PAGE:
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David Rumsey Internet GIS Service expands with addition of 18th and 19th century Boston

Interactively visualizing Boston, MA, from the mid-1700s to the late 1800s, is the latest addition to the David Rumsey Internet GIS Service (https://www.davidrumsey.com/gis), a revolutionary web browser-based mapping and visualization service that combines centuries-old maps with contemporary geospatial data. Boston is the second city made available through this freely accessible Internet GIS Service that provides display and analysis capabilities to support a series of GIS and image visualization processes.

First launched with historical and contemporary maps of San Francisco Bay, CA, the service now includes 18 different historical maps of Boston’s downtown and metro-area, dating from 1776 to 1897. Modern data include true and false color infrared Landsat satellite imagery, shaded relief data, digital orthophotos and a statewide mosaic of 7.5′ quads from the state of Massachusetts, plus detailed streets, lakes and parks data from StreetMap (ESRI, Inc., Redlands, CA).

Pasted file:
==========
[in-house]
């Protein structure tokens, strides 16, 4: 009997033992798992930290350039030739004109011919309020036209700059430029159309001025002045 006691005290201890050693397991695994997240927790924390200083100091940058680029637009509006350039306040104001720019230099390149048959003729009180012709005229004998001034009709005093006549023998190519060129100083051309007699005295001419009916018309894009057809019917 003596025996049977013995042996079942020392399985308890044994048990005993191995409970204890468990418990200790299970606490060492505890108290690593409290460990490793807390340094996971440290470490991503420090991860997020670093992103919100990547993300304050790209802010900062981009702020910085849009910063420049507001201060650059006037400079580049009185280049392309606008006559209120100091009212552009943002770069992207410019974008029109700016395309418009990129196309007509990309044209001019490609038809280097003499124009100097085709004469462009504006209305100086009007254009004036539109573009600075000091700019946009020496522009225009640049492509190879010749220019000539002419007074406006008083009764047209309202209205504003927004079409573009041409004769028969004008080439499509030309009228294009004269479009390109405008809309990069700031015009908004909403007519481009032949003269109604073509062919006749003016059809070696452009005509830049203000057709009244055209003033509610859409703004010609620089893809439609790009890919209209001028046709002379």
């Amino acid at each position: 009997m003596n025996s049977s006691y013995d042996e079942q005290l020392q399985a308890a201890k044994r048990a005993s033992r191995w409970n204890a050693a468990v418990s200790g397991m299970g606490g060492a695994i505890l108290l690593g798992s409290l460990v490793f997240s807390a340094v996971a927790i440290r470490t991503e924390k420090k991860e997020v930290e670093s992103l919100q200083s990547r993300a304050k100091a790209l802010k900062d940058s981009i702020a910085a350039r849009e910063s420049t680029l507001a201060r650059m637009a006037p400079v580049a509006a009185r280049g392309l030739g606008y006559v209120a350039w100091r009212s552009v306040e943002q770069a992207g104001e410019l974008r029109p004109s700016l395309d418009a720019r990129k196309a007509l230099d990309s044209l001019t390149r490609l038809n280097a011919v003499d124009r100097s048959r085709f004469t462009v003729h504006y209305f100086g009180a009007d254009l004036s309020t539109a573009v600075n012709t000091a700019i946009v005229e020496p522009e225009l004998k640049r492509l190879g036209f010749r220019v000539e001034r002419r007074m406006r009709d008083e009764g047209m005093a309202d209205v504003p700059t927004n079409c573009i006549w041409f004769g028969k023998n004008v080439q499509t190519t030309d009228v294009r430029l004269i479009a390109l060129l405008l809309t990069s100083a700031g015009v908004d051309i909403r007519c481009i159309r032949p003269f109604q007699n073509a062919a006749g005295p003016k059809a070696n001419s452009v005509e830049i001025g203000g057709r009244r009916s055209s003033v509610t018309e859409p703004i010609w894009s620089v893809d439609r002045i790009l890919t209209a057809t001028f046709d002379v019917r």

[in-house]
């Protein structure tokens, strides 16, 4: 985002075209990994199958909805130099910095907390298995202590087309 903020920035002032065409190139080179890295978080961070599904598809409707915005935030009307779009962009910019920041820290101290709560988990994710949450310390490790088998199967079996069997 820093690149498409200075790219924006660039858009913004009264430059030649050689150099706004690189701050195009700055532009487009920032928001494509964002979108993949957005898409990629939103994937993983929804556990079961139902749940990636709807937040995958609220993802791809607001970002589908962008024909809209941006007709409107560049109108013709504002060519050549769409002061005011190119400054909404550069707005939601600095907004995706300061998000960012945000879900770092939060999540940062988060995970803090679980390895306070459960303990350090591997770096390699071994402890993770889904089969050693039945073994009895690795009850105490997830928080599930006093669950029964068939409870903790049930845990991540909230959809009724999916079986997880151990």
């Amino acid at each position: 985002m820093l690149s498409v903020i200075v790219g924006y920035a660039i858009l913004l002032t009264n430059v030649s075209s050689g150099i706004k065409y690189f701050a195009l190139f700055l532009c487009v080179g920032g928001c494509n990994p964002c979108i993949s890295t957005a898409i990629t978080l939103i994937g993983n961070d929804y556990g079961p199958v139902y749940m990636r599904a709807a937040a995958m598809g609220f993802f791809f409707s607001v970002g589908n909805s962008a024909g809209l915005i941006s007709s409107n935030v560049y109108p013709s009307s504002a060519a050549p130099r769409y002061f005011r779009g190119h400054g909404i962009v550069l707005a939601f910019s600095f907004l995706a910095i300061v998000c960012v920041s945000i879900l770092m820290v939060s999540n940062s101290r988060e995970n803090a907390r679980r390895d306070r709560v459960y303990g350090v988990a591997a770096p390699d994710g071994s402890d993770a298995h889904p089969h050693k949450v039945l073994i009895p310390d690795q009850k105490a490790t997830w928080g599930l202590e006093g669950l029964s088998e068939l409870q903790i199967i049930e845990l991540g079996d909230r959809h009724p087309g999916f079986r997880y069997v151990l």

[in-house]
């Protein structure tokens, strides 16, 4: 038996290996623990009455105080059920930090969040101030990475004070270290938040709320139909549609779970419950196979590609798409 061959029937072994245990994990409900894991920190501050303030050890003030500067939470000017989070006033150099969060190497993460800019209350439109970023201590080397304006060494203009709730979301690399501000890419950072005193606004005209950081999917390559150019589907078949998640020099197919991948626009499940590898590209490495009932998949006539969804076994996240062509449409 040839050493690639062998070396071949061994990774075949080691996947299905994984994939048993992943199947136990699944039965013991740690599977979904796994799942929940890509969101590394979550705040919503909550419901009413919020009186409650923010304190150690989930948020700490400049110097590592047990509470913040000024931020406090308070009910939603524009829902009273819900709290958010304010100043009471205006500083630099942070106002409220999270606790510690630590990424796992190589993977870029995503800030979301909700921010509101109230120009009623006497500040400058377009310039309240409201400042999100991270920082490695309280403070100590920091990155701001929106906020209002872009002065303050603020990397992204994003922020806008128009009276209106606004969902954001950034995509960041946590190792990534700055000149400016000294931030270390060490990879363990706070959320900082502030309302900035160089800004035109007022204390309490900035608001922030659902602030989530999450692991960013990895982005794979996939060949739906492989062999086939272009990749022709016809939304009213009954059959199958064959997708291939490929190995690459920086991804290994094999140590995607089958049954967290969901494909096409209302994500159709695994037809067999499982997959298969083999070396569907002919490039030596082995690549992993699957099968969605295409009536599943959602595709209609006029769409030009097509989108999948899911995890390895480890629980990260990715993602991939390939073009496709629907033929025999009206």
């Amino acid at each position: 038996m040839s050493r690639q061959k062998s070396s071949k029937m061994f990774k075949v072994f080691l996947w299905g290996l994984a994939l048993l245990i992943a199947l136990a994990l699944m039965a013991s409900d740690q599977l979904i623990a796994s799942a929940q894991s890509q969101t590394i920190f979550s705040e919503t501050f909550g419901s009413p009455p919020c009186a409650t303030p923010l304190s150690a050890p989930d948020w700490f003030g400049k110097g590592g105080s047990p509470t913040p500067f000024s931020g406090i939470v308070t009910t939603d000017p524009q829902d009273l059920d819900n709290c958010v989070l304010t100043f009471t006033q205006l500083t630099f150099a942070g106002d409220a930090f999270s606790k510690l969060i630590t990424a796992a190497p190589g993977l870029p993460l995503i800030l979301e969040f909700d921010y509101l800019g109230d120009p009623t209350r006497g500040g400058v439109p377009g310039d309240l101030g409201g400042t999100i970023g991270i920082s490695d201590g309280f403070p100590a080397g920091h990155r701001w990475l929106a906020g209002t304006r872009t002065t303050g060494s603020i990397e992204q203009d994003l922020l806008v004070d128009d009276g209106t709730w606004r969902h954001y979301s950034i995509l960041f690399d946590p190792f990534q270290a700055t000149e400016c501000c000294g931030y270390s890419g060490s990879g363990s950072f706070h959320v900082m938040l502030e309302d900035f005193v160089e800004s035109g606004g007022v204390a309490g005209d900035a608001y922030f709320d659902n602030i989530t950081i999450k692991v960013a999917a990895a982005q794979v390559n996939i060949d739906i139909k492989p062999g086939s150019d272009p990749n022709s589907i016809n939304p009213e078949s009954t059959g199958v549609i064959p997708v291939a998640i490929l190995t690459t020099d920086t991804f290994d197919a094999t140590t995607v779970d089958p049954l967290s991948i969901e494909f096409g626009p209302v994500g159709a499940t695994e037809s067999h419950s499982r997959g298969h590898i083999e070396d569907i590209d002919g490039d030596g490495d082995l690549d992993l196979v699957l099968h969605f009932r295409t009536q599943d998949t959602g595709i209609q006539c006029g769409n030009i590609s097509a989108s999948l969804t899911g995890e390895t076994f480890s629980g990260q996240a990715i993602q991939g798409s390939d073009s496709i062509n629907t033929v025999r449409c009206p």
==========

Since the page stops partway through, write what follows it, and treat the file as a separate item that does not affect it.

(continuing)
“The addition of the Boston data set extends the Internet GIS service’s geographic coverage, and further demonstrates the importance of historical maps to our understanding of history and the geographical changes that have taken place across time,” said David Rumsey, president of Cartography Associates.

One of the older maps in the collection, Thomas Jefferys’ pre-revolutionary work titled “The Provinces of Massachusetts Bay and New Hampshire,” shows a plan for the “town of Boston” dated to 1776. Another, “Plan of Boston,” published in 1835 by Boston publisher George G. Smith, is a rare wall map of the city created during a time of rapid change. A very decorative map, F. G. Sidney’s 1852 “Map of the City and Vicinity of Boston” includes inset views of Faneuil Hall and the State House mounted on linen and bordered by green silk.

Rumsey’s Internet GIS service, part of the award-winning David Rumsey Historical Map collection, an Internet site featuring over 6,500 high-resolution digital images from one of the largest private map collections in the U. S., will soon include 3-D flythroughs and historical maps of Washington, D.C., New York City, NY, Los Angeles, CA Chicago, IL, and ultimately, regions, states and continents.